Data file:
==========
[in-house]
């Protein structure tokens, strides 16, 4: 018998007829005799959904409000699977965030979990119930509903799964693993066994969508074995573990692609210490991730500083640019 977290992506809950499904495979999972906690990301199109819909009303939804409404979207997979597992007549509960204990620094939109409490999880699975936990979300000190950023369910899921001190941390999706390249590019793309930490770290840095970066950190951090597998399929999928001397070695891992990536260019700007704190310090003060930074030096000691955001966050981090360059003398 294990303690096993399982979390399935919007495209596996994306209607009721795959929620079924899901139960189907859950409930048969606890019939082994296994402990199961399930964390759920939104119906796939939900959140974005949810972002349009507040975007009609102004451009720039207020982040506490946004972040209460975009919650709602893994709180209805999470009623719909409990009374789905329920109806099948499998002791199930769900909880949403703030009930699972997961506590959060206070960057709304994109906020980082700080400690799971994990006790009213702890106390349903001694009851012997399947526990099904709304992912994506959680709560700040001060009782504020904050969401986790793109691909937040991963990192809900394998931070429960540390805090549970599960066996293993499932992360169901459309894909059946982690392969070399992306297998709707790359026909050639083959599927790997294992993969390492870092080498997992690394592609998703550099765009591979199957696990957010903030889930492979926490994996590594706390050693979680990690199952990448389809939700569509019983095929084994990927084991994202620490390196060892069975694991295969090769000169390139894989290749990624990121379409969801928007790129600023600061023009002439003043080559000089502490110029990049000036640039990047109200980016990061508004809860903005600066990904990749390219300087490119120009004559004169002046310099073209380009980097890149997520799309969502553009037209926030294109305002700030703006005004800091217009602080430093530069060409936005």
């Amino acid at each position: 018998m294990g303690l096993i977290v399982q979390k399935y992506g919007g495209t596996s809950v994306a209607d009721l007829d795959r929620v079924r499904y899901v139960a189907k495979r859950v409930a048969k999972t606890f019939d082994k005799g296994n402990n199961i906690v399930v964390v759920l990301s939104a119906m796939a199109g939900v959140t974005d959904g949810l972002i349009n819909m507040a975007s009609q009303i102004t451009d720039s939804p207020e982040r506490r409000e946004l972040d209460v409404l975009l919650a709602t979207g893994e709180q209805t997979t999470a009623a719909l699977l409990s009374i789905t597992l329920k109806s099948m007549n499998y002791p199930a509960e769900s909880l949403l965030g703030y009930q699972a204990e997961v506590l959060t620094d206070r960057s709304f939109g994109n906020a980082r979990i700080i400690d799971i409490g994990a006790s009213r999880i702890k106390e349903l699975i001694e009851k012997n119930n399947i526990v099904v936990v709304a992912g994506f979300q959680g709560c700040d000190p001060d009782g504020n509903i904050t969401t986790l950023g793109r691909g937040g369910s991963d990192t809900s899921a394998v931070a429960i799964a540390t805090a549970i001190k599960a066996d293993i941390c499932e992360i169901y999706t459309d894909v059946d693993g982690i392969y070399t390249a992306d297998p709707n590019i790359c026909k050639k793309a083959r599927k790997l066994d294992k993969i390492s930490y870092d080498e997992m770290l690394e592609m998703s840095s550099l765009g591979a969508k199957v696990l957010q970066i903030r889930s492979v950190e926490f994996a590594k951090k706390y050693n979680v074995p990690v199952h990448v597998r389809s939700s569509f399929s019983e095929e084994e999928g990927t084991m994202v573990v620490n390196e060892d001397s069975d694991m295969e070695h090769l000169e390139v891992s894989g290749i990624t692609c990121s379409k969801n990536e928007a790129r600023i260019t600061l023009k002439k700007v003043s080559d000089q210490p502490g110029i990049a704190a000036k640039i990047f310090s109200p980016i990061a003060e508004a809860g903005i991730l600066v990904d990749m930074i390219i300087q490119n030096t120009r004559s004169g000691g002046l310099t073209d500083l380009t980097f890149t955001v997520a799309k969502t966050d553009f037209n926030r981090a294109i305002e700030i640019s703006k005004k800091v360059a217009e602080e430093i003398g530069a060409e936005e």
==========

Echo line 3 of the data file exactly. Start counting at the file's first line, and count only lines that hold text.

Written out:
């Amino acid at each position: 018998m294990g303690l096993i977290v399982q979390k399935y992506g919007g495209t596996s809950v994306a209607d009721l007829d795959r929620v079924r499904y899901v139960a189907k495979r859950v409930a048969k999972t606890f019939d082994k005799g296994n402990n199961i906690v399930v964390v759920l990301s939104a119906m796939a199109g939900v959140t974005d959904g949810l972002i349009n819909m507040a975007s009609q009303i102004t451009d720039s939804p207020e982040r506490r409000e946004l972040d209460v409404l975009l919650a709602t979207g893994e709180q209805t997979t999470a009623a719909l699977l409990s009374i789905t597992l329920k109806s099948m007549n499998y002791p199930a509960e769900s909880l949403l965030g703030y009930q699972a204990e997961v506590l959060t620094d206070r960057s709304f939109g994109n906020a980082r979990i700080i400690d799971i409490g994990a006790s009213r999880i702890k106390e349903l699975i001694e009851k012997n119930n399947i526990v099904v936990v709304a992912g994506f979300q959680g709560c700040d000190p001060d009782g504020n509903i904050t969401t986790l950023g793109r691909g937040g369910s991963d990192t809900s899921a394998v931070a429960i799964a540390t805090a549970i001190k599960a066996d293993i941390c499932e992360i169901y999706t459309d894909v059946d693993g982690i392969y070399t390249a992306d297998p709707n590019i790359c026909k050639k793309a083959r599927k790997l066994d294992k993969i390492s930490y870092d080498e997992m770290l690394e592609m998703s840095s550099l765009g591979a969508k199957v696990l957010q970066i903030r889930s492979v950190e926490f994996a590594k951090k706390y050693n979680v074995p990690v199952h990448v597998r389809s939700s569509f399929s019983e095929e084994e999928g990927t084991m994202v573990v620490n390196e060892d001397s069975d694991m295969e070695h090769l000169e390139v891992s894989g290749i990624t692609c990121s379409k969801n990536e928007a790129r600023i260019t600061l023009k002439k700007v003043s080559d000089q210490p502490g110029i990049a704190a000036k640039i990047f310090s109200p980016i990061a003060e508004a809860g903005i991730l600066v990904d990749m930074i390219i300087q490119n030096t120009r004559s004169g000691g002046l310099t073209d500083l380009t980097f890149t955001v997520a799309k969502t966050d553009f037209n926030r981090a294109i305002e700030i640019s703006k005004k800091v360059a217009e602080e430093i003398g530069a060409e936005e």